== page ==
Wheat prices jumped Monday morning after Russia’s weekend attack on the major Ukrainian port of Odesa. The missile strikes penetrated doubt in a UN-backed deal reached Friday to resume Ukraine grain exports, which have been piling up since Russia’s invasion, contributing to a global food crisis.
On the day of the deal, wheat futures had dropped to the lowest level since the start of the war. But less than 24 hours later, Russia’s strikes are shaking global confidence in the country’s commitment to the terms and were internationally condemned.
The Kremlin insisted the strikes hit military targets and won’t impact plans to resume grain exports. On Monday, Russian foreign minister Sergey Lavrov defended the strikes at a press conference during a visit to the Democratic Republic of Congo.
“There is nothing in the obligations that Russia took, including within the framework of the agreements signed on July 22 in Istanbul, which prohibit us from continuing the special military operation, destroying military infrastructure and other military targets,” Lavrov said.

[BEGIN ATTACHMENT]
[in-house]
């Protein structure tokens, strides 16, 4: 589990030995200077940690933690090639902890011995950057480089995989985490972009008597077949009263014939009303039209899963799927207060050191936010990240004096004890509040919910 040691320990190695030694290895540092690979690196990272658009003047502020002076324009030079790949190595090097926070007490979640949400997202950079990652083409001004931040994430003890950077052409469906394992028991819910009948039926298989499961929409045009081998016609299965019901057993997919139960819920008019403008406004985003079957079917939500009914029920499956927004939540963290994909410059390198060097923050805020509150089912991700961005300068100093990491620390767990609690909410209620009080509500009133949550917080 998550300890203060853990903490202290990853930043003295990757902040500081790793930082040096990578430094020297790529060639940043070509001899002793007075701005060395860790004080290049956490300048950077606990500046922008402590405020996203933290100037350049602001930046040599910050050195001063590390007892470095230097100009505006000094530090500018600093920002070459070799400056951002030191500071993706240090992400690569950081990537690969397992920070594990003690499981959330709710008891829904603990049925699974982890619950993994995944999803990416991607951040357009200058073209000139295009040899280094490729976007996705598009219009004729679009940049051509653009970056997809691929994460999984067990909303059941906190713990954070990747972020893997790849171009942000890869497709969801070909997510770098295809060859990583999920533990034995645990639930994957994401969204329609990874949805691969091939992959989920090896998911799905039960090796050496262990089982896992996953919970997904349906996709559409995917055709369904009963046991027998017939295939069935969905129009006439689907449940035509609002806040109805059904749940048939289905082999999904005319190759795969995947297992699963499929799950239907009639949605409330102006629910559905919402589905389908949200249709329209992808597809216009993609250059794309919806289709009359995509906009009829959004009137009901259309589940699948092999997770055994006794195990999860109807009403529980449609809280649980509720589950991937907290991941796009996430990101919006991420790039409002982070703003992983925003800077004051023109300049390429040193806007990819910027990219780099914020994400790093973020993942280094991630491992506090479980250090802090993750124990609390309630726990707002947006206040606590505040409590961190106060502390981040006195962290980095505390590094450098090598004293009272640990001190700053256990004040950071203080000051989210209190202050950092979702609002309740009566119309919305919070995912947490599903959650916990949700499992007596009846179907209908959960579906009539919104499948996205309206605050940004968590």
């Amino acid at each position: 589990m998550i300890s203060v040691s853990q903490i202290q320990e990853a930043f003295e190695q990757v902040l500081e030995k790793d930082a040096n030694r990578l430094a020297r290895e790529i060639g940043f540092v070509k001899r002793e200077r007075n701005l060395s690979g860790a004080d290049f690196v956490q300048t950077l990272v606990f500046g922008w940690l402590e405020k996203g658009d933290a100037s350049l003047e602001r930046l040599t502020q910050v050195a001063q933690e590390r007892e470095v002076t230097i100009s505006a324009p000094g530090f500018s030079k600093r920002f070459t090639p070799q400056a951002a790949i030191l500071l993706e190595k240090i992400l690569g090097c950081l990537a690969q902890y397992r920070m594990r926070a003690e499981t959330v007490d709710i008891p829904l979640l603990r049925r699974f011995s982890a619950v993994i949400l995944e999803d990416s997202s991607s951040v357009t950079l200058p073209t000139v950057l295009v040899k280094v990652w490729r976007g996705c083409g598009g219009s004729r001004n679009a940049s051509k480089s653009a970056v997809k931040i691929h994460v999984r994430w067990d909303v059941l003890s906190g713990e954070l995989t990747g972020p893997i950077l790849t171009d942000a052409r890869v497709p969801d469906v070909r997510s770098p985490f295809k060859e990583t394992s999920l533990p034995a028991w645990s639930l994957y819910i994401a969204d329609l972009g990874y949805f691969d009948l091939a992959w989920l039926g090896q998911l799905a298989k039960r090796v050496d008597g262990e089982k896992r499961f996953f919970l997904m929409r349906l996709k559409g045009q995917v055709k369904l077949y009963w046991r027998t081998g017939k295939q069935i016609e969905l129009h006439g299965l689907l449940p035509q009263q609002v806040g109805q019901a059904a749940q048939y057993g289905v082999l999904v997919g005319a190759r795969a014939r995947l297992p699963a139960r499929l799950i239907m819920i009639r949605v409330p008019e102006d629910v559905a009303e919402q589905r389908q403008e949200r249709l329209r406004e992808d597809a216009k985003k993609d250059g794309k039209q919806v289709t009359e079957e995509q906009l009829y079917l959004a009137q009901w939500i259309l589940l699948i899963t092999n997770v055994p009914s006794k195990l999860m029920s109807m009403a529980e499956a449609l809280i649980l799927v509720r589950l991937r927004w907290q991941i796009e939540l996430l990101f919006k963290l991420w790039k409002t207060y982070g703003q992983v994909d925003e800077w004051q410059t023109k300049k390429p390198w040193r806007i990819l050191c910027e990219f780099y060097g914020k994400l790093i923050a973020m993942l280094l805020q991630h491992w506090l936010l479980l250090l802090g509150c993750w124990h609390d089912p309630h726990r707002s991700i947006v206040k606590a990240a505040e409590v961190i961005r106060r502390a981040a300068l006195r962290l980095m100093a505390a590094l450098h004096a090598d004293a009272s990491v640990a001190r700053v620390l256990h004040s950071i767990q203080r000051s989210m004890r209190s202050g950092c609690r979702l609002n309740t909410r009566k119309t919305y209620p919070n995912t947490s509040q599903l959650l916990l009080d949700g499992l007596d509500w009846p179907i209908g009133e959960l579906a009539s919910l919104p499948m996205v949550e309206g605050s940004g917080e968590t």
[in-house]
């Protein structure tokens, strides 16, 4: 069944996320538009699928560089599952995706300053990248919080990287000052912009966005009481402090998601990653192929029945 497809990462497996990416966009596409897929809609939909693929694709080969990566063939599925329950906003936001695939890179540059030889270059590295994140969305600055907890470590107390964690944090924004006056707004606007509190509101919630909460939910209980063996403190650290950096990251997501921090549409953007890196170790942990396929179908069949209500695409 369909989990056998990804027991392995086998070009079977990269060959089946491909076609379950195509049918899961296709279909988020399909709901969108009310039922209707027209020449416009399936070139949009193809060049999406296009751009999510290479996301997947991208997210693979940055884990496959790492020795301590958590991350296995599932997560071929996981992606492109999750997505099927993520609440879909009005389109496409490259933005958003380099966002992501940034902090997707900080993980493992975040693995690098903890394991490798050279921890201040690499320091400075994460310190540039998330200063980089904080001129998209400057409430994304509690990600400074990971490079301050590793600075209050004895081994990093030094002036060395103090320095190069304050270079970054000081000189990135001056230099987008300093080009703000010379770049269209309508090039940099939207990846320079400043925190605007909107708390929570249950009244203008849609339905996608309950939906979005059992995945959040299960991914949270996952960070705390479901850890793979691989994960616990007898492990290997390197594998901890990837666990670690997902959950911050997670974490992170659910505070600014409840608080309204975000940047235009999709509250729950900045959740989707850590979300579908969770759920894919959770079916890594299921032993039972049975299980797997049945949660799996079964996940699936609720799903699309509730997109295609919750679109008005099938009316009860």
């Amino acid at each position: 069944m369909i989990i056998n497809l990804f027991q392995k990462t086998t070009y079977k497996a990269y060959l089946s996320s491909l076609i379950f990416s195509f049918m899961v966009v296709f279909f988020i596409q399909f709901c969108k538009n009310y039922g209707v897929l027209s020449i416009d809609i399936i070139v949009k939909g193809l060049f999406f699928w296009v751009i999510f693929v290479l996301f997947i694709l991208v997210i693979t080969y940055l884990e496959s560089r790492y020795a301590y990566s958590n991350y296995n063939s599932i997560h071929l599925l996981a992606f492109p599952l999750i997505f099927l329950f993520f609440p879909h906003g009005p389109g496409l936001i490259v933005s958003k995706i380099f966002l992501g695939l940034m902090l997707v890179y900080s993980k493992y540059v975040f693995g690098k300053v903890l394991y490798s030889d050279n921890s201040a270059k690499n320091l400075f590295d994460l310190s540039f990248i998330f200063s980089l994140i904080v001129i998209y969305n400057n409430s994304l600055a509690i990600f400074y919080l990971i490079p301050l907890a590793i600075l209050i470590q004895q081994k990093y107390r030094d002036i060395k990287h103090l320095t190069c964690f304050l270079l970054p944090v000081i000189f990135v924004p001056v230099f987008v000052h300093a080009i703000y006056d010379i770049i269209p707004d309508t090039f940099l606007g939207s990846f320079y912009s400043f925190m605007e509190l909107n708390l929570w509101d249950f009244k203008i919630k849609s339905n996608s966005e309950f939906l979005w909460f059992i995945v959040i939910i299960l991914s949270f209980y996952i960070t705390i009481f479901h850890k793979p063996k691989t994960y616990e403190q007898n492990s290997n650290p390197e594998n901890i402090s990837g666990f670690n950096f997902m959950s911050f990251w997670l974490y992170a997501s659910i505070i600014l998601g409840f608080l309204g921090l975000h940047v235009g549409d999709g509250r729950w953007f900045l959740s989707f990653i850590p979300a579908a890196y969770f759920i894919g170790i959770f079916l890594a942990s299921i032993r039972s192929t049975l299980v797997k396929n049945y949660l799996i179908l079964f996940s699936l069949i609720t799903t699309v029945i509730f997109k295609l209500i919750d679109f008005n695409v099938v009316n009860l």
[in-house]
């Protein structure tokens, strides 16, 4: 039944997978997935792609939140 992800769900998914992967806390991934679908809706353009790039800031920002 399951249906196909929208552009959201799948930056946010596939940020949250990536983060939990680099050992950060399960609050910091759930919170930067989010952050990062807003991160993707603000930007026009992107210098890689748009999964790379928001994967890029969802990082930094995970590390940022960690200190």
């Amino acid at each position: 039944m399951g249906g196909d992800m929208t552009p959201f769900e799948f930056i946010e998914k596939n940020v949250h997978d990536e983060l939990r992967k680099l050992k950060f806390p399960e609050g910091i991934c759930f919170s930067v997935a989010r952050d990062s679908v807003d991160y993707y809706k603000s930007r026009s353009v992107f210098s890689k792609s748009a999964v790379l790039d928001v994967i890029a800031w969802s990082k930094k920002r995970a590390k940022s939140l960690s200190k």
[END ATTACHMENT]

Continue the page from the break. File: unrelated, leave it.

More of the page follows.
Meanwhile, Ukraine said it is still committed to restarting those exports out of the Black Sea as soon as this week, in spite of the strikes. According to Ukrainian military, Russia launched four missiles at the port, two of which were shot down.
“We are discussing the formation of caravans of ships that will carry out the tasks and agreements reached and signed by Ukraine, Turkey, and the United Nations,” Odesa regional administration spokesperson Serhii Bratchuk said Monday. He added that demining of the port was not being explored as the risk of a Russian amphibian attack or seizure of the port still remained.
“The most important thing is that exports can and should go through the Black Sea, and I hope that we will be able to implement this,” he added.
The Associated Press contributed to this report.